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Seminars and Colloquia


Could FAT combat obesity and associated metabolic disease ? 
Fri, Nov 03, 2017,   03:30 PM to 04:30 PM at Seminar Room 34, 2nd Floor, Main Building

Dr. Sona Rajakumari
Rajiv Gandhi Centre for Biotechnology, Trivandrum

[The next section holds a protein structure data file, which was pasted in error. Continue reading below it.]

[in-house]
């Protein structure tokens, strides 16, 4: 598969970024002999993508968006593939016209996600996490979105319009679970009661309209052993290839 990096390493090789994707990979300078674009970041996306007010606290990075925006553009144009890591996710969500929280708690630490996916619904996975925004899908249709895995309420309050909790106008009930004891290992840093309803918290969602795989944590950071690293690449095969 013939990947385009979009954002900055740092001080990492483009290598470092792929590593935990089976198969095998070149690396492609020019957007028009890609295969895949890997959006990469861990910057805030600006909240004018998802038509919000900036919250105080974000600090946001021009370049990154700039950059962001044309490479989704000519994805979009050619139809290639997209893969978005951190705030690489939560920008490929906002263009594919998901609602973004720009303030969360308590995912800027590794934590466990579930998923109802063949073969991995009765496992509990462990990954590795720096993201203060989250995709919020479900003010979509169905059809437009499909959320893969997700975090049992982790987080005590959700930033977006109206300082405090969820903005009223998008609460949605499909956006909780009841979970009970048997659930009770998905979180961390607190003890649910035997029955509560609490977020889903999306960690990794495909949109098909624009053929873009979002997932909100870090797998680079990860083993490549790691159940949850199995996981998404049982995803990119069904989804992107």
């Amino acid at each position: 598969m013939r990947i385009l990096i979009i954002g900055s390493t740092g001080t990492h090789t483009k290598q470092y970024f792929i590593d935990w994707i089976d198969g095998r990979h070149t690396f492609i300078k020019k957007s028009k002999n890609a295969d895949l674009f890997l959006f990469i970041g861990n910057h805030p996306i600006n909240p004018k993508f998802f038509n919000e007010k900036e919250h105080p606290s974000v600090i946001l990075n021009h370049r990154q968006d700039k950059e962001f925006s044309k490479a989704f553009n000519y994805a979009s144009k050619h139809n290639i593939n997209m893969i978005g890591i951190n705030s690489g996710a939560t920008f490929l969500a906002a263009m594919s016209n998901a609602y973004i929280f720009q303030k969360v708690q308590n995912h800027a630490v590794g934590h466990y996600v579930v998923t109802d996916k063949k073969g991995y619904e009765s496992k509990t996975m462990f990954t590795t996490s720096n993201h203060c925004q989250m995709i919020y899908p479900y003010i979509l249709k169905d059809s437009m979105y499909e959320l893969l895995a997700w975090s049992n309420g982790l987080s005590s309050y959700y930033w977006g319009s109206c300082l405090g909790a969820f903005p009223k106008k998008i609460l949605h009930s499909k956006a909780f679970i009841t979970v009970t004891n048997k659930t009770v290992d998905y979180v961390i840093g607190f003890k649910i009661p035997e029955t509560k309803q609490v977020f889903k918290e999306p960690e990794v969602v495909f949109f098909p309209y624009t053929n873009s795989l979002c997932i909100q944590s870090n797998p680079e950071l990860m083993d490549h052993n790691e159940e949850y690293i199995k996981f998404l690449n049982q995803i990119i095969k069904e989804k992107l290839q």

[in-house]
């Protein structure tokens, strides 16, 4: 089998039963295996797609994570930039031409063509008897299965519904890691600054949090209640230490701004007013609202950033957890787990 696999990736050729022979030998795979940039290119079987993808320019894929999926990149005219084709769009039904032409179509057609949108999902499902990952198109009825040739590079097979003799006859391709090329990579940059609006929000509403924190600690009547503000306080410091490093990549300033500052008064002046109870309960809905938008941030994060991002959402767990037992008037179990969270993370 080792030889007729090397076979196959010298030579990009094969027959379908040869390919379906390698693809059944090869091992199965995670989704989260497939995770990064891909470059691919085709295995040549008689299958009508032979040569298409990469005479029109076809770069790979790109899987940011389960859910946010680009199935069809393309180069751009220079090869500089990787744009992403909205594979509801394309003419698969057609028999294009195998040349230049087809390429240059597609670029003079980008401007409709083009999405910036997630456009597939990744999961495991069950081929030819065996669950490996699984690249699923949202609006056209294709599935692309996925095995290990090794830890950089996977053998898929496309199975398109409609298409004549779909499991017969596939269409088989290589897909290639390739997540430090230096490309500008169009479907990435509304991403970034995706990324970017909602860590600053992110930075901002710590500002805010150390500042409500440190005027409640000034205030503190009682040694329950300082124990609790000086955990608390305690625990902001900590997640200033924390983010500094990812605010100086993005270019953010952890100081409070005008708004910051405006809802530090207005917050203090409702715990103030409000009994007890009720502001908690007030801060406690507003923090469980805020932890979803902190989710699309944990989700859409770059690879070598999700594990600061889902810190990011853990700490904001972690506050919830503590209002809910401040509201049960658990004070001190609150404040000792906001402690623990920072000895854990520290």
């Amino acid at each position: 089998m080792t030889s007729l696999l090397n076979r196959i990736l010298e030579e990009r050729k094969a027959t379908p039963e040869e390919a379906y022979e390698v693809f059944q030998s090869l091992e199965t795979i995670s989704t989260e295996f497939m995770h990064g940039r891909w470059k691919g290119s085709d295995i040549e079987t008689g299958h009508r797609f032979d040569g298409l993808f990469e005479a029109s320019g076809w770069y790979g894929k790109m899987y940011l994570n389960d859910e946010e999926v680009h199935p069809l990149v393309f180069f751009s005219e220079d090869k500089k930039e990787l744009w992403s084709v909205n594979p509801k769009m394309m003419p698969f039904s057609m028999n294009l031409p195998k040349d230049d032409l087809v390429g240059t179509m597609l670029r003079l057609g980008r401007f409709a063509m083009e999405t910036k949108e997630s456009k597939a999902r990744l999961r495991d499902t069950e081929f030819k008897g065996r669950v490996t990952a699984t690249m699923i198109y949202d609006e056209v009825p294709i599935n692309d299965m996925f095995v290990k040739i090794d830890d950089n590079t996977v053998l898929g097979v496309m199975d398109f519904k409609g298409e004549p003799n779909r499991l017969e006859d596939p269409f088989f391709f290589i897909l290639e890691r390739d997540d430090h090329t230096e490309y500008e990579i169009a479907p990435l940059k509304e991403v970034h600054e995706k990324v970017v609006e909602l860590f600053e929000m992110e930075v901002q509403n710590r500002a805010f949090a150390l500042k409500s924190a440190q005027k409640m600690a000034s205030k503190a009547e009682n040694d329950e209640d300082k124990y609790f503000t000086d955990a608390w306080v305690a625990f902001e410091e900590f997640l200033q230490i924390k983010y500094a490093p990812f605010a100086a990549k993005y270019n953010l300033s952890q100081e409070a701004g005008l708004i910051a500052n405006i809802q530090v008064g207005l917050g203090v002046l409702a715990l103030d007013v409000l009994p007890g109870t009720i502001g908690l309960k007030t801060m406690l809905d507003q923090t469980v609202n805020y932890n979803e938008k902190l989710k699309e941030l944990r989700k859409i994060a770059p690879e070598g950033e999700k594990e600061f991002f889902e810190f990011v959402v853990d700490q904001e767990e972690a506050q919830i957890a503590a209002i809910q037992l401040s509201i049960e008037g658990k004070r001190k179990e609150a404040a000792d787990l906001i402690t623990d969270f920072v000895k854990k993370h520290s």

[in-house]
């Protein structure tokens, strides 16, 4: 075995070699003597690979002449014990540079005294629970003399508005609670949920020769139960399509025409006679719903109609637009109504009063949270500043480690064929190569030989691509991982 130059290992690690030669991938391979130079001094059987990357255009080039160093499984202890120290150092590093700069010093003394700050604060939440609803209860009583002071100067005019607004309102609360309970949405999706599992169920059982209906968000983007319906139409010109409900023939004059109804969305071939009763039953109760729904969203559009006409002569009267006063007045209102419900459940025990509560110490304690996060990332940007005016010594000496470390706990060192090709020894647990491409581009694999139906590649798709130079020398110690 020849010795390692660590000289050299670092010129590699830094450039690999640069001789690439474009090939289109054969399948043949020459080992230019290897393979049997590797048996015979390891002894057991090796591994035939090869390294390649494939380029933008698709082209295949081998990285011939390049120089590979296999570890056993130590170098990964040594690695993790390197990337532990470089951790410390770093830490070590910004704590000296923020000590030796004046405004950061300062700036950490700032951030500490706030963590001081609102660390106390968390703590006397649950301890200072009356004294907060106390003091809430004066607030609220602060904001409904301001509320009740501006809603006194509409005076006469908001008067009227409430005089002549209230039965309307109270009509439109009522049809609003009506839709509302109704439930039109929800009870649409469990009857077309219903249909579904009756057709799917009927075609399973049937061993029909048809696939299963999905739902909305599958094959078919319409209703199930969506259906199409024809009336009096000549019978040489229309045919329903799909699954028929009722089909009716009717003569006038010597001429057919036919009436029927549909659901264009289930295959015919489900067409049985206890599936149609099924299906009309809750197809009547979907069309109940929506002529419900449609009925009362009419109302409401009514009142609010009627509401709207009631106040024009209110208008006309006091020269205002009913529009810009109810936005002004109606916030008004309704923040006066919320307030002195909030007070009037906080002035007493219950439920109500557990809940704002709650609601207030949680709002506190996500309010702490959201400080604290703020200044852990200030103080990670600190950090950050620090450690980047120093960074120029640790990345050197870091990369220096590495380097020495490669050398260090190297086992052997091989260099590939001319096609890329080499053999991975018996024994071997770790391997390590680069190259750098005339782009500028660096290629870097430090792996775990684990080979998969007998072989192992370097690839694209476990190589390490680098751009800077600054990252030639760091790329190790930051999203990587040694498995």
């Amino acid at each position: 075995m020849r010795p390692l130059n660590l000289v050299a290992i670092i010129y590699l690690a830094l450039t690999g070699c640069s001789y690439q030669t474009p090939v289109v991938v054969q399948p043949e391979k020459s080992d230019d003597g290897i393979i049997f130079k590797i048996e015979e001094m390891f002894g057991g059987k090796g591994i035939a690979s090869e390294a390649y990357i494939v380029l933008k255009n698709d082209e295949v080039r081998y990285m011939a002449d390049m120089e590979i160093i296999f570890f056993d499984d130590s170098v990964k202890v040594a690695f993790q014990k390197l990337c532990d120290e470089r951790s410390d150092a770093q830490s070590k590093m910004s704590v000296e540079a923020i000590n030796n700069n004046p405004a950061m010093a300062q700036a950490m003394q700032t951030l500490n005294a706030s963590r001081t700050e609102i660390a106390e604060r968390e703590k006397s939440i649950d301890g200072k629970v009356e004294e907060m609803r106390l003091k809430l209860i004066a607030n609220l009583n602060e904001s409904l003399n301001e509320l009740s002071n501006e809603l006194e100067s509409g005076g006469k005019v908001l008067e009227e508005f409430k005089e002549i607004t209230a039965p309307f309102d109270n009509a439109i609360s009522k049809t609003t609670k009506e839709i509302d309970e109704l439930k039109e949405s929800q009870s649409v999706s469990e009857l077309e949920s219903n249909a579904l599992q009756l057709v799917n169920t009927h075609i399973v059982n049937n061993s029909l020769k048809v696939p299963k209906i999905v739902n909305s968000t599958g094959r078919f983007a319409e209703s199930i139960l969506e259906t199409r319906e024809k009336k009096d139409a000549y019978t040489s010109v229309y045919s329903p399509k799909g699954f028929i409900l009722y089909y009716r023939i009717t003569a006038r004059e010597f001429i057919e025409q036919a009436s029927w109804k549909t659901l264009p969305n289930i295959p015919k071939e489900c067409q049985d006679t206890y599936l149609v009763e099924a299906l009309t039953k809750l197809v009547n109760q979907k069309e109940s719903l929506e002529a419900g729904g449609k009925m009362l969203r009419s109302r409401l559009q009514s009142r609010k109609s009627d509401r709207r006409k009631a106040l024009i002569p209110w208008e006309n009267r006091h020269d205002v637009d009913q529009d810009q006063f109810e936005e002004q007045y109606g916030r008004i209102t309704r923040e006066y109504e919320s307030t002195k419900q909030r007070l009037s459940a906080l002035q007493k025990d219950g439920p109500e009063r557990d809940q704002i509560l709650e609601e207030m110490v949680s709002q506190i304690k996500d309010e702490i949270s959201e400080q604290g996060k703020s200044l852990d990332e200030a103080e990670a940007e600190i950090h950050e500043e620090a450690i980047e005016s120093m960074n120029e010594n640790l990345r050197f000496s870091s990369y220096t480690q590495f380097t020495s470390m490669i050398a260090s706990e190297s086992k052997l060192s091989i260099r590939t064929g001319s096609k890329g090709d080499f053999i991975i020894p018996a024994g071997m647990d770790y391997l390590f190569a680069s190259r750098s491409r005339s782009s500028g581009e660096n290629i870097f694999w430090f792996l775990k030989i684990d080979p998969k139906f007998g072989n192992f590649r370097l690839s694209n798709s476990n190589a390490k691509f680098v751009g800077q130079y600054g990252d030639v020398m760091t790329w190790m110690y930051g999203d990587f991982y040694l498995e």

Adipose tissue is classified into two main categories: white adipose tissue (WAT) and brown adipose tissue (BAT). Both depots play a crucial role in regulating energy homeostasis and specifically the transition from a white to brown fat phenotype (brownlike/beige cells) is associated with protection against metabolic disease. However, the brown adipose tissue (BAT) and/or beige fat function declines with age but the underlying molecular link between aging impaired thermogenesis and its impact on metabolic complications are not studied yet. Our research interest also centers on the impact of brown and/or beige fat function on age related obesity and insulin resistance. As reported previously, Early B cell factor 2 (EBF2) is a major transcription factor in brown fat development. However, several unanswered questions relating to lineage commitment and the mechanism by which transcription factors regulate brown fat size, functionality, number and maintenance of pre-adipose stem cells under various metabolic conditions remain elusive. While several research lines dealt with regulation of brown fat development and function, the post transcriptional and RNA processing pathways that regulate the specializations of brown fat prior to or during the differentiation remain largely unknown. We thus identified and validated DEAH (Asp-Glu-Ala-His) box helicase 9 (DHX9) as EBF2 interacting molecule using protein mass spectrometry combined with affinity-based purification. DHX9 is best known for its role in transcription and RNA processing. This particular investigation evokes us to study the molecular function of DHX9 in different stages of brown fat development. The unique feature of our research program is that we will explore both transcriptional and posttranscriptional regulation of brown adipogenesis and function. Thus, studying the functions and development of brown/beige fat function may provide insights into new treatments/targets for obesity and reducing the risk of metabolic disease.